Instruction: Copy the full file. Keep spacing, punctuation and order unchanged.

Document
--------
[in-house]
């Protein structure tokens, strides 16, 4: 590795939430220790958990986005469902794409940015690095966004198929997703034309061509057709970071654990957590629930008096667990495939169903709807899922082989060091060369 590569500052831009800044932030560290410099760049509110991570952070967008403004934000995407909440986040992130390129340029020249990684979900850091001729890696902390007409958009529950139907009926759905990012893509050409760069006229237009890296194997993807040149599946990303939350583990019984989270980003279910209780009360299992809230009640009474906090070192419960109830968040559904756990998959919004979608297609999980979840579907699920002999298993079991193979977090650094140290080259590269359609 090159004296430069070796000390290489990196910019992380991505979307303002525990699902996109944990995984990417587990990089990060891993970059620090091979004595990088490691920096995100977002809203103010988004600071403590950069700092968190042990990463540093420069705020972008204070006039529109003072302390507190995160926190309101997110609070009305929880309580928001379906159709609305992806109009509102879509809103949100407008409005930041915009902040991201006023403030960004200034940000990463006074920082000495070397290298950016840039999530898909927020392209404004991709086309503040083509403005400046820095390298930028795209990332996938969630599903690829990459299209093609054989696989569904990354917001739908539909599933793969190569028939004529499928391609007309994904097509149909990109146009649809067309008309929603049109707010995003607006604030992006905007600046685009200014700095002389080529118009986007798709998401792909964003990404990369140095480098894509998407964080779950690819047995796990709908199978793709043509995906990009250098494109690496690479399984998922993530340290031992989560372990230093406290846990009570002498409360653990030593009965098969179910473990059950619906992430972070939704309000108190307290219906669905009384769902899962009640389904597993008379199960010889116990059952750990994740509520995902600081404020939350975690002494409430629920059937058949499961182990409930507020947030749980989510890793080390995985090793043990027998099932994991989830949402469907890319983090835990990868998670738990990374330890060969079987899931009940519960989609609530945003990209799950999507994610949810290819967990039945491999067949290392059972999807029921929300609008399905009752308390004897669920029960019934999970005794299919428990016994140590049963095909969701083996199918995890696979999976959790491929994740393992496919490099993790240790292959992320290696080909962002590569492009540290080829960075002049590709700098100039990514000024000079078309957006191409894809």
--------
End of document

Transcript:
[in-house]
């Protein structure tokens, strides 16, 4: 590795939430220790958990986005469902794409940015690095966004198929997703034309061509057709970071654990957590629930008096667990495939169903709807899922082989060091060369 590569500052831009800044932030560290410099760049509110991570952070967008403004934000995407909440986040992130390129340029020249990684979900850091001729890696902390007409958009529950139907009926759905990012893509050409760069006229237009890296194997993807040149599946990303939350583990019984989270980003279910209780009360299992809230009640009474906090070192419960109830968040559904756990998959919004979608297609999980979840579907699920002999298993079991193979977090650094140290080259590269359609 090159004296430069070796000390290489990196910019992380991505979307303002525990699902996109944990995984990417587990990089990060891993970059620090091979004595990088490691920096995100977002809203103010988004600071403590950069700092968190042990990463540093420069705020972008204070006039529109003072302390507190995160926190309101997110609070009305929880309580928001379906159709609305992806109009509102879509809103949100407008409005930041915009902040991201006023403030960004200034940000990463006074920082000495070397290298950016840039999530898909927020392209404004991709086309503040083509403005400046820095390298930028795209990332996938969630599903690829990459299209093609054989696989569904990354917001739908539909599933793969190569028939004529499928391609007309994904097509149909990109146009649809067309008309929603049109707010995003607006604030992006905007600046685009200014700095002389080529118009986007798709998401792909964003990404990369140095480098894509998407964080779950690819047995796990709908199978793709043509995906990009250098494109690496690479399984998922993530340290031992989560372990230093406290846990009570002498409360653990030593009965098969179910473990059950619906992430972070939704309000108190307290219906669905009384769902899962009640389904597993008379199960010889116990059952750990994740509520995902600081404020939350975690002494409430629920059937058949499961182990409930507020947030749980989510890793080390995985090793043990027998099932994991989830949402469907890319983090835990990868998670738990990374330890060969079987899931009940519960989609609530945003990209799950999507994610949810290819967990039945491999067949290392059972999807029921929300609008399905009752308390004897669920029960019934999970005794299919428990016994140590049963095909969701083996199918995890696979999976959790491929994740393992496919490099993790240790292959992320290696080909962002590569492009540290080829960075002049590709700098100039990514000024000079078309957006191409894809």